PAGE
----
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[170] whatever the result, hoping at least to ‘round up’ the prowlers who had too long been suffered to perpetrate their enormities with impunity.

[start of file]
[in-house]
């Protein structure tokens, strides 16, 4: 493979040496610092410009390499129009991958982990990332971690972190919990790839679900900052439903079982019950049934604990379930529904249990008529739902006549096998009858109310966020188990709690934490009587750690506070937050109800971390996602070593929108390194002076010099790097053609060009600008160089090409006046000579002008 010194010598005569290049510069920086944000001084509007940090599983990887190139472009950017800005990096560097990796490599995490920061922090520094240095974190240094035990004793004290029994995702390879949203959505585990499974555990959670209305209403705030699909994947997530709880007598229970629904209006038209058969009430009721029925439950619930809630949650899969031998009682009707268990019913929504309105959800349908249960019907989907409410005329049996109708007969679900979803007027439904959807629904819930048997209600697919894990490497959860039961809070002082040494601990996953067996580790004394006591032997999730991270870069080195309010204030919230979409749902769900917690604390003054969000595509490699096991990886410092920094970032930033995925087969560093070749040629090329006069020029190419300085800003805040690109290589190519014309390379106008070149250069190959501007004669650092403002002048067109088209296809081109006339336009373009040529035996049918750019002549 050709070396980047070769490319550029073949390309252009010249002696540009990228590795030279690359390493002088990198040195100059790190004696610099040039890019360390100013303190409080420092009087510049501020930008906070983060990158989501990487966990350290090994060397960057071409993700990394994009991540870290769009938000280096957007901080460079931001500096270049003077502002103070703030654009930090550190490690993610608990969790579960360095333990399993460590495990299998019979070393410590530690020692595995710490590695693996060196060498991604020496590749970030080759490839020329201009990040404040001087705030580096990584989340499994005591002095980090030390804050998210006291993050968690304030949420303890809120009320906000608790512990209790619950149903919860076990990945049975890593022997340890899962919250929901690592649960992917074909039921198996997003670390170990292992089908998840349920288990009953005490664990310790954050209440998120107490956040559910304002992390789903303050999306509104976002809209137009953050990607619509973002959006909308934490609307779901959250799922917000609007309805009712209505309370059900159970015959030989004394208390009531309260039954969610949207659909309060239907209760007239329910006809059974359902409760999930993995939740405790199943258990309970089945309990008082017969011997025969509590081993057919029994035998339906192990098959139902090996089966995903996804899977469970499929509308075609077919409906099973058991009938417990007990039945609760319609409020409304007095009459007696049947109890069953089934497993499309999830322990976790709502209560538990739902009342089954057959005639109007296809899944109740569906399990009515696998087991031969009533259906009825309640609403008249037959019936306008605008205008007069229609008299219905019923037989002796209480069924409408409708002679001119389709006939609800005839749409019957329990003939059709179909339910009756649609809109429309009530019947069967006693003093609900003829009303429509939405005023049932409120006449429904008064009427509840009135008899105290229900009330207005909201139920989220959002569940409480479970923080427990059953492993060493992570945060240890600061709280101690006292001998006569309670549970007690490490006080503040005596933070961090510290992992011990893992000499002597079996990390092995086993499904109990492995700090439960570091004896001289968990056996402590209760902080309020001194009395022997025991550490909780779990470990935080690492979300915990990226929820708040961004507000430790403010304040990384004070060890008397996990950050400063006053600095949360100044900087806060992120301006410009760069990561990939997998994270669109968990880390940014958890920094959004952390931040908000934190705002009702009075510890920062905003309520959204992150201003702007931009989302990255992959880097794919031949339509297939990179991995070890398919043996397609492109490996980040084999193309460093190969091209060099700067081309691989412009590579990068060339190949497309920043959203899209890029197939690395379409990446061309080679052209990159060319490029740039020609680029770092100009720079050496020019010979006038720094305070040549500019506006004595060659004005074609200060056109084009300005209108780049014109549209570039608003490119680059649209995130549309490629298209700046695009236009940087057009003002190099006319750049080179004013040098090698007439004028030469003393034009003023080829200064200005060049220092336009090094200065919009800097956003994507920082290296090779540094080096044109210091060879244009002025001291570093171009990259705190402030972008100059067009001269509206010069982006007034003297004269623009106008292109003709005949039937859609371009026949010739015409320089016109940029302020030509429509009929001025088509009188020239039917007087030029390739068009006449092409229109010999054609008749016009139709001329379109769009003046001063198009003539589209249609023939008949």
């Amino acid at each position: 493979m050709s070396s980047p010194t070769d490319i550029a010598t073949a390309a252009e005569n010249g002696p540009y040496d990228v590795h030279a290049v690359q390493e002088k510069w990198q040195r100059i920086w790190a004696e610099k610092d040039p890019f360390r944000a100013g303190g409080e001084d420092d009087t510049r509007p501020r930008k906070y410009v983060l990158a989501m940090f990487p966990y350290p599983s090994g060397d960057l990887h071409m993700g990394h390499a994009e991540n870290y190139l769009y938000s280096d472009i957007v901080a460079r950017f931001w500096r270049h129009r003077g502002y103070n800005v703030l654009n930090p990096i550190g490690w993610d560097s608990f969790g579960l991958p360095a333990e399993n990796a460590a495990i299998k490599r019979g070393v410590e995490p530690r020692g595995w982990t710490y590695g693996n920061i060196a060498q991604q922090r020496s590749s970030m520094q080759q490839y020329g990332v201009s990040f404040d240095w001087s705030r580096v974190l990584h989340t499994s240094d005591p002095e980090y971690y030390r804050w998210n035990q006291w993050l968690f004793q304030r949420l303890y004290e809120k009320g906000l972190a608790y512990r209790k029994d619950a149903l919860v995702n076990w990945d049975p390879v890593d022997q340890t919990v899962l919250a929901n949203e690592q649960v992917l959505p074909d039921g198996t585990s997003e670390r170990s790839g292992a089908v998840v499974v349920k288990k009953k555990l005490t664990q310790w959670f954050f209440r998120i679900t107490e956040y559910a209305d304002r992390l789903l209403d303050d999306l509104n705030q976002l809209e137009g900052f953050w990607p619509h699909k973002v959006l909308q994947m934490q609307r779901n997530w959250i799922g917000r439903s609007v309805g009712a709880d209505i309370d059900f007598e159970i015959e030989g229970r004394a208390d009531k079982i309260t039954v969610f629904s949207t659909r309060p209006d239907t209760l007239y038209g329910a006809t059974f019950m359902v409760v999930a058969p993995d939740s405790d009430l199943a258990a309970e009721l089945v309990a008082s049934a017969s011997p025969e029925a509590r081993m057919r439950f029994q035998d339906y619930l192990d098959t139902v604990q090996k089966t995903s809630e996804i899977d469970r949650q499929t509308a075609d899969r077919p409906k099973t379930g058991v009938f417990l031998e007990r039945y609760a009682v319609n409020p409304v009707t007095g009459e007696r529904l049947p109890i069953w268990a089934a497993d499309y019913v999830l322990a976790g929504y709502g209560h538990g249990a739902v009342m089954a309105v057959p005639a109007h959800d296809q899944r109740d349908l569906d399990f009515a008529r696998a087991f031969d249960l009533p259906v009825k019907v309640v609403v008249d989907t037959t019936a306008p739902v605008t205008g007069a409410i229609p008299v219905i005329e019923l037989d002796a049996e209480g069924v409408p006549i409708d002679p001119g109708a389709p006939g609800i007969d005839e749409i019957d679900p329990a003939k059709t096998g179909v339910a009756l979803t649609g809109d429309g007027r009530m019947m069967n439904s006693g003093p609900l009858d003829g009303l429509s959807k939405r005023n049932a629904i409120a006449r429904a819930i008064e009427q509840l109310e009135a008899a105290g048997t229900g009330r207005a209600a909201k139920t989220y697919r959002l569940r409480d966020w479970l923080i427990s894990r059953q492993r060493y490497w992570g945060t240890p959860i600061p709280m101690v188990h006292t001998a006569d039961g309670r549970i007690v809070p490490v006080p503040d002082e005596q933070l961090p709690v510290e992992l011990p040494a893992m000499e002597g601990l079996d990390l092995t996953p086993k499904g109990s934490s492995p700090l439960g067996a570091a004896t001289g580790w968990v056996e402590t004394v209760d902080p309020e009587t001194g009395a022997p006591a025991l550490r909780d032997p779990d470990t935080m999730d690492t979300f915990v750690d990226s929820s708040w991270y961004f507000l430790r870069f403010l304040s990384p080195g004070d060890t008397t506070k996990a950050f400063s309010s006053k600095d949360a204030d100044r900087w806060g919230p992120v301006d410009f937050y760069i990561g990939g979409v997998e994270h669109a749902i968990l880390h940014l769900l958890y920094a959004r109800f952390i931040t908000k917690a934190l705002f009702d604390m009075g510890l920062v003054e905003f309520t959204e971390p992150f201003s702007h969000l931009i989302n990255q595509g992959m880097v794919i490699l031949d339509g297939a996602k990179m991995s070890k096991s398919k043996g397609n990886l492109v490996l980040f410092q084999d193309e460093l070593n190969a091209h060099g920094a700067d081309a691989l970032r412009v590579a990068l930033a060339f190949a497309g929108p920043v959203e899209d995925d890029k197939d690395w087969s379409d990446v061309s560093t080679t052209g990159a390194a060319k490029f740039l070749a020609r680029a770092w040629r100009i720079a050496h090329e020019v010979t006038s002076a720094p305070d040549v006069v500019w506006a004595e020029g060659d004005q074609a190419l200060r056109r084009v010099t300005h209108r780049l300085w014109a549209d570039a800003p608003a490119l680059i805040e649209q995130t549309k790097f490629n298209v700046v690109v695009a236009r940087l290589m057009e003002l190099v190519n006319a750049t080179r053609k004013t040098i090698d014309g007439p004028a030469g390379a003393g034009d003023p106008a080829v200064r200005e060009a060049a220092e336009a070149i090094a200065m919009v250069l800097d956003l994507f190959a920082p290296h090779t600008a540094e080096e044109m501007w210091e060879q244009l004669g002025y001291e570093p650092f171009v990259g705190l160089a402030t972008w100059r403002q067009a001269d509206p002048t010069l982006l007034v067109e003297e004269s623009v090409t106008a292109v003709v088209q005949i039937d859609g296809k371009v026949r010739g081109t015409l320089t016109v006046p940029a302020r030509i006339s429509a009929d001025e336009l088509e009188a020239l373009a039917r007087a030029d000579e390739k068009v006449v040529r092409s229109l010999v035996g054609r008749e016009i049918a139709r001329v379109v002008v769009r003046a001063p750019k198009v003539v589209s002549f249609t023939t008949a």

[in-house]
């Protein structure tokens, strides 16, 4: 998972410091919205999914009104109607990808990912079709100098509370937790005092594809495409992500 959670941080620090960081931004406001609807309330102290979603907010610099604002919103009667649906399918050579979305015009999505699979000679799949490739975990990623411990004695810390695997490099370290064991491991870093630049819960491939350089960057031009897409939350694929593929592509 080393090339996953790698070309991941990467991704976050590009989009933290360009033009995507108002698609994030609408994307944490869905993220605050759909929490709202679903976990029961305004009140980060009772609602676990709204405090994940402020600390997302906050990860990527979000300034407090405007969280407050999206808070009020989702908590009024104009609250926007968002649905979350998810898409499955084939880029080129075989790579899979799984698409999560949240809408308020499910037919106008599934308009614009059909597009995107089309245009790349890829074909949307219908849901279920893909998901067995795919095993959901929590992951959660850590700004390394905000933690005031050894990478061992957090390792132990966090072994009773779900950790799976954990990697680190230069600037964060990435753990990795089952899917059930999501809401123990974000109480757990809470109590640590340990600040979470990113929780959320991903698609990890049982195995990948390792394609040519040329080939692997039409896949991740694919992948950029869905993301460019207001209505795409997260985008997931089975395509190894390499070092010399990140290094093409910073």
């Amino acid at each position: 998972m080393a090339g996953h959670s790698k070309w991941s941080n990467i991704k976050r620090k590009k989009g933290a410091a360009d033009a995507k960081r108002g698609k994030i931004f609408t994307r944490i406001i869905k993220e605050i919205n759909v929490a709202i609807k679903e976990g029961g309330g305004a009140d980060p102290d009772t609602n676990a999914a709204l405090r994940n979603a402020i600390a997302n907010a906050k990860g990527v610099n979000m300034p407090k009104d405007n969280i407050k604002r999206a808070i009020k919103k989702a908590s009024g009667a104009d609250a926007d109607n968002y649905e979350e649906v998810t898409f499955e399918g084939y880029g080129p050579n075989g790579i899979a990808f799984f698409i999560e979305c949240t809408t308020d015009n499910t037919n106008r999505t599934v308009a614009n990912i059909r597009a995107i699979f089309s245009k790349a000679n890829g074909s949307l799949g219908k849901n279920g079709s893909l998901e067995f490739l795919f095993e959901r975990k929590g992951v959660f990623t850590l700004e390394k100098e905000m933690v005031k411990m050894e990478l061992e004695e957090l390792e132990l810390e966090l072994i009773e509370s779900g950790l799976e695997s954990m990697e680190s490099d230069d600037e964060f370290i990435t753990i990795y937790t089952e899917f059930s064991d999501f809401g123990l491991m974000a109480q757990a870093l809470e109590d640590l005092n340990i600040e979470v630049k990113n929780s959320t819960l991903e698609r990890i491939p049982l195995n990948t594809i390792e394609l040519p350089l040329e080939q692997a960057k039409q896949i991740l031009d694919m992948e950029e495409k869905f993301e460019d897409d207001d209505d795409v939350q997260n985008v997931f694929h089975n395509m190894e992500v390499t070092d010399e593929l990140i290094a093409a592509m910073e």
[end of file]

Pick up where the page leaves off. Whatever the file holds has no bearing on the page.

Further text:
Col. John F. Hill's battalion was practically unarmed, with horses not shod to stand the stony roads, and was left out of the movement. With Monroe's, Gordon's and Carroll's regiments (the latter commanded by Lieut.-Col. L. L. Thompson), Dorsey's squadron, commanded by Col. John Scott, and Capt. W. M. Hughey's artillery, consisting of two formerly discarded 6-pounders—900 of all arms—General Cabell left Ozark at 3 o'clock a. m. on April 16, 1863. Moving with all possible dispatch by the Mulberry and Frog bayou road in the direction of Fayetteville, he opened his attack upon the rifle-pits and fortifications of the place at 5 o'clock a. m. on the 18th. The enemy had full knowledge of his march and were prepared to resist his attack, not only with the entire garrison which was retained, but with such additional troops as had been summoned from adjacent stations. Cabell's force charged the rifle-pits along the edge of the hill south and east of the town, drove in the men defending them, and entered the streets of the town, aided by Hughey's guns; but on gaining the town they could not use artillery without injury to houses and their occupants, some of whom were families of men in the Confederate armies. In the streets Cabell's men met with effectual resistance from the windows, doorways and corners of the houses, and after three hours spent in a vain effort to draw out the forces so protected, they fell back to the artillery. The enemy was armed with Springfield and Whitney rifles; had a force numbering about 2,000, and had the advantage of a position forbidding the destruction or shelling of the defenses. The attacking party awaited and invited an attack from the garrison outside the works, but none was offered. The Confederates

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